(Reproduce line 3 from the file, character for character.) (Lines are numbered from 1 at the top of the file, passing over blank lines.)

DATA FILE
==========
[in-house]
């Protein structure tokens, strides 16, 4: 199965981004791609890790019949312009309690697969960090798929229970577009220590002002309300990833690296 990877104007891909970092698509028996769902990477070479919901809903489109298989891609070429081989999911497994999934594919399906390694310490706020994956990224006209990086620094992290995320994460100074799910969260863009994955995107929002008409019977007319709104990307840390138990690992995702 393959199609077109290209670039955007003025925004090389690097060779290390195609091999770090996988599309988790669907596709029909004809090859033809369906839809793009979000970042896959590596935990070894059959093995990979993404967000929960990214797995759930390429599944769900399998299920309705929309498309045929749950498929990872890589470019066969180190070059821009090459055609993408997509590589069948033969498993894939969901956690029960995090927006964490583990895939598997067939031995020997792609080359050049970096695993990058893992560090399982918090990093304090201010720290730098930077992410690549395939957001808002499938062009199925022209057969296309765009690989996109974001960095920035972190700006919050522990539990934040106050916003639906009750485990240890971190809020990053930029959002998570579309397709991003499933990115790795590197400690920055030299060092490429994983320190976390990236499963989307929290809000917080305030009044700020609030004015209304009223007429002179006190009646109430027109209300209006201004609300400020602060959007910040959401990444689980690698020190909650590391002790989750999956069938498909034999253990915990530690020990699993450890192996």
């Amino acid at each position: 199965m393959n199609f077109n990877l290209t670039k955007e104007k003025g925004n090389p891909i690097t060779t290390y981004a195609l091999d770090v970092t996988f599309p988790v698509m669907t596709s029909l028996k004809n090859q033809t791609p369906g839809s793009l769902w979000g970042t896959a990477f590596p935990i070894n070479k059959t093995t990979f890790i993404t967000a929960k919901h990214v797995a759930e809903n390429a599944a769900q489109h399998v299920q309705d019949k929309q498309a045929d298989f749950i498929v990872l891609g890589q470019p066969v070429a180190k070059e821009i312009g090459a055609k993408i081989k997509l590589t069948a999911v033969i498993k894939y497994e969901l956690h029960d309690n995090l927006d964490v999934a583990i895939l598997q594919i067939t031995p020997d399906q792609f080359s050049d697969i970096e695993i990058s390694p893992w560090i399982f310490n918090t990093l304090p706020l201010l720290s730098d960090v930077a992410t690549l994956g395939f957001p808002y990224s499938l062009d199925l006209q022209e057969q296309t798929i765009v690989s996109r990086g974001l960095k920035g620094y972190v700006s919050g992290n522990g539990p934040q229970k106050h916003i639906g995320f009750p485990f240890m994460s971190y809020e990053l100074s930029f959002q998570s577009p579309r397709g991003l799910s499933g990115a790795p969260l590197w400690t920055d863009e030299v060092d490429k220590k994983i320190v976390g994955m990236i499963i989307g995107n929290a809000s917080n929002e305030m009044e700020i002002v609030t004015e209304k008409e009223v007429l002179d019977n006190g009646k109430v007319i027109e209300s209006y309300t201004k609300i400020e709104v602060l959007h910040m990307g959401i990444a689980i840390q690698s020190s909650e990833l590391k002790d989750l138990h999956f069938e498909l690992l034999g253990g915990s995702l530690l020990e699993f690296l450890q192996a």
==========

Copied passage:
């Amino acid at each position: 199965m393959n199609f077109n990877l290209t670039k955007e104007k003025g925004n090389p891909i690097t060779t290390y981004a195609l091999d770090v970092t996988f599309p988790v698509m669907t596709s029909l028996k004809n090859q033809t791609p369906g839809s793009l769902w979000g970042t896959a990477f590596p935990i070894n070479k059959t093995t990979f890790i993404t967000a929960k919901h990214v797995a759930e809903n390429a599944a769900q489109h399998v299920q309705d019949k929309q498309a045929d298989f749950i498929v990872l891609g890589q470019p066969v070429a180190k070059e821009i312009g090459a055609k993408i081989k997509l590589t069948a999911v033969i498993k894939y497994e969901l956690h029960d309690n995090l927006d964490v999934a583990i895939l598997q594919i067939t031995p020997d399906q792609f080359s050049d697969i970096e695993i990058s390694p893992w560090i399982f310490n918090t990093l304090p706020l201010l720290s730098d960090v930077a992410t690549l994956g395939f957001p808002y990224s499938l062009d199925l006209q022209e057969q296309t798929i765009v690989s996109r990086g974001l960095k920035g620094y972190v700006s919050g992290n522990g539990p934040q229970k106050h916003i639906g995320f009750p485990f240890m994460s971190y809020e990053l100074s930029f959002q998570s577009p579309r397709g991003l799910s499933g990115a790795p969260l590197w400690t920055d863009e030299v060092d490429k220590k994983i320190v976390g994955m990236i499963i989307g995107n929290a809000s917080n929002e305030m009044e700020i002002v609030t004015e209304k008409e009223v007429l002179d019977n006190g009646k109430v007319i027109e209300s209006y309300t201004k609300i400020e709104v602060l959007h910040m990307g959401i990444a689980i840390q690698s020190s909650e990833l590391k002790d989750l138990h999956f069938e498909l690992l034999g253990g915990s995702l530690l020990e699993f690296l450890q192996a």